FoxyTag's trust engine creates links between people sharing the same opinion about a speed camera, and uses this trust network to return only pertinent information to the user.
John and Jack see a new speed camera. John tags it, but Jack who wants to harm the system denies it.
Mike is a new user that hasn't created links with others yet. Since there is a doubt about the validity of the tag (John and Jack have a different opinion), the tag is shown to Mike. But without trust links, Mike is susceptible to get also spam or to miss cameras that have been denied by several malevolent users.
When Mike sees that there is really a speed camera, he confirms the tag. His vote is then recorded in the tag history and his trust network is updated.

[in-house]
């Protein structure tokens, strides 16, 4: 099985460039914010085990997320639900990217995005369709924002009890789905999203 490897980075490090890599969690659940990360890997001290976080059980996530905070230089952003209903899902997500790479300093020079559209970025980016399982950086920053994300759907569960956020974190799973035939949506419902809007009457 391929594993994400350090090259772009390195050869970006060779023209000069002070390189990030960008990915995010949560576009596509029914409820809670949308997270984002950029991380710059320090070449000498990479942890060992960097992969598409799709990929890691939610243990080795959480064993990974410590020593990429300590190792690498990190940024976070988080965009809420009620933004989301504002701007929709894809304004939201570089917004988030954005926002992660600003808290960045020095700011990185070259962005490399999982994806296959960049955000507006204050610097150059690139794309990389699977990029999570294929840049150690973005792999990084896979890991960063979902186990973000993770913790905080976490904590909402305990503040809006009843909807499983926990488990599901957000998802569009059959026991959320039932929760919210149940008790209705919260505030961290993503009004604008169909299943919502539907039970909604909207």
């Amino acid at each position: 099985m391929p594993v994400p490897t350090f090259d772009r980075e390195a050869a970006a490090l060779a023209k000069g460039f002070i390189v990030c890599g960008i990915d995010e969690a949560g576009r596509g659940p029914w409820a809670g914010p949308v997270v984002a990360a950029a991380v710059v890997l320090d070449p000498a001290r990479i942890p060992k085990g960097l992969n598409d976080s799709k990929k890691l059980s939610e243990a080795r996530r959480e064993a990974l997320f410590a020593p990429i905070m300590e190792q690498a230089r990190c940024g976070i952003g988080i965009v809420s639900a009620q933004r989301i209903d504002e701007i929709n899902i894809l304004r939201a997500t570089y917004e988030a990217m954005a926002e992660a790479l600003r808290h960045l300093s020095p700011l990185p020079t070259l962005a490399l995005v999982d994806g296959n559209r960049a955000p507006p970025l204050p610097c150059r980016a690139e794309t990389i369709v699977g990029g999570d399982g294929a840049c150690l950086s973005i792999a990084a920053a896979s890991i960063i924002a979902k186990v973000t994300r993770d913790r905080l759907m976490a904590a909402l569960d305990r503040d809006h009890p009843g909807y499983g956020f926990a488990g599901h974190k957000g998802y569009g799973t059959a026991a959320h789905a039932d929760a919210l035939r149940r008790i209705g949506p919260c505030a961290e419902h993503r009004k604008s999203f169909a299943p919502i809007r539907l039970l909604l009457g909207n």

From now onwards, John's opinion will have much more weight for Mike than Jack's ones.
Let's update the network with Luke trusting Arthur, and Arthur trusting Mike.
Luke doesn't know the people in the tag history (John, Jack and Mike), but since he trusts Arthur, that trusts Mike who confirmed the tag, the system will consider the tag as pertinent and show it to Luke.
The tags are active elements participating in the trust and security aspects. They share between them observations of strange behaviors, like a user denying a tag that has been previously confirmed many times during months. In this case, the concerned tag asks his neighbors how this user intervened recently with them, and excludes him if necessary.
The trust engine makes FoxyTag unique: It is the only worldwide collaborative speed camera warning system that is completely self-managed. Spammers and other malevolent users are automatically excluded, and honest participants receive reliable upto- date information thanks to the trust links they create between them.